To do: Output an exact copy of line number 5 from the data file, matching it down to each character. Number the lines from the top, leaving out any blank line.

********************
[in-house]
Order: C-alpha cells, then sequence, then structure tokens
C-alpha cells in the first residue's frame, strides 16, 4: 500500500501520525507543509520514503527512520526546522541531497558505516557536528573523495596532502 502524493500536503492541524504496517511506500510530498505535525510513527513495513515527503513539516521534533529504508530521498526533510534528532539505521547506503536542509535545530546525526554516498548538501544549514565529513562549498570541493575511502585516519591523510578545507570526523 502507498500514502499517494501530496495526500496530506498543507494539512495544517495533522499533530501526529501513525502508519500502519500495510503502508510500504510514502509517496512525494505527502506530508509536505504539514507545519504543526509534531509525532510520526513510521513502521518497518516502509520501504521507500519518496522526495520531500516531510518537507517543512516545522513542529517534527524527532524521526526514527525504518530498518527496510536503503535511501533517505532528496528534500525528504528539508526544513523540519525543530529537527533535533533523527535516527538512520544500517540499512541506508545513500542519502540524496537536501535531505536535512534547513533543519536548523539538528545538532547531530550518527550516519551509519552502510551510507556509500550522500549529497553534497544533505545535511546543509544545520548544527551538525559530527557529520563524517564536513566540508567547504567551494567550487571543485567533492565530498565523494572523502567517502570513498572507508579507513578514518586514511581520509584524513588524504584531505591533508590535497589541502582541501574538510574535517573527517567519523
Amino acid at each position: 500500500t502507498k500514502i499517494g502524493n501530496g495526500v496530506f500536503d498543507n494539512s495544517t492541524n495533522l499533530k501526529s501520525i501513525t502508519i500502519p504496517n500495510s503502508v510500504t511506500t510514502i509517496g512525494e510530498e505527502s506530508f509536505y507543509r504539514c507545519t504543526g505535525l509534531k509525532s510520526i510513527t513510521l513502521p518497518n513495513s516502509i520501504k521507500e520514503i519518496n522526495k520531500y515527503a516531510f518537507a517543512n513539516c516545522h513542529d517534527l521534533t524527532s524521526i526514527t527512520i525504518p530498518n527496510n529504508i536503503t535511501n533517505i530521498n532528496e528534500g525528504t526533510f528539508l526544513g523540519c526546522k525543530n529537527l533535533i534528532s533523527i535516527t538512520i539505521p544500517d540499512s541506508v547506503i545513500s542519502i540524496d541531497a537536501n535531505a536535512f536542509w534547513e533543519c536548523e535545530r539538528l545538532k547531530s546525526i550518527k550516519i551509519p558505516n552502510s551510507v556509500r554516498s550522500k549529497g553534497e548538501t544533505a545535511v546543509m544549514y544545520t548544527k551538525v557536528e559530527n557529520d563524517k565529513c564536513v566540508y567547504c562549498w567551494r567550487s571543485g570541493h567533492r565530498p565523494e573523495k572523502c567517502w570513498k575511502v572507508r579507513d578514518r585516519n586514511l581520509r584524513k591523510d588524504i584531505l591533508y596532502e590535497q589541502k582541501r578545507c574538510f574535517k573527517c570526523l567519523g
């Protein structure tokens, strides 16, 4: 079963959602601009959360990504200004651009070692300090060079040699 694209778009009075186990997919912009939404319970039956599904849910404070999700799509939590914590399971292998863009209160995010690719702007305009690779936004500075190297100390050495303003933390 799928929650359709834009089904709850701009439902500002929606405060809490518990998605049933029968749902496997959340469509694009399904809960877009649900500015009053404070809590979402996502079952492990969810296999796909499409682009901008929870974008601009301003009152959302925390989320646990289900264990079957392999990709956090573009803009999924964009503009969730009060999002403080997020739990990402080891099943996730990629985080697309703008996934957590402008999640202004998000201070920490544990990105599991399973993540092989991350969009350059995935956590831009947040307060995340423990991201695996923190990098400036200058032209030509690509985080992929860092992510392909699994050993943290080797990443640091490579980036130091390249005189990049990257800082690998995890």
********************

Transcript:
């Protein structure tokens, strides 16, 4: 079963959602601009959360990504200004651009070692300090060079040699 694209778009009075186990997919912009939404319970039956599904849910404070999700799509939590914590399971292998863009209160995010690719702007305009690779936004500075190297100390050495303003933390 799928929650359709834009089904709850701009439902500002929606405060809490518990998605049933029968749902496997959340469509694009399904809960877009649900500015009053404070809590979402996502079952492990969810296999796909499409682009901008929870974008601009301003009152959302925390989320646990289900264990079957392999990709956090573009803009999924964009503009969730009060999002403080997020739990990402080891099943996730990629985080697309703008996934957590402008999640202004998000201070920490544990990105599991399973993540092989991350969009350059995935956590831009947040307060995340423990991201695996923190990098400036200058032209030509690509985080992929860092992510392909699994050993943290080797990443640091490579980036130091390249005189990049990257800082690998995890």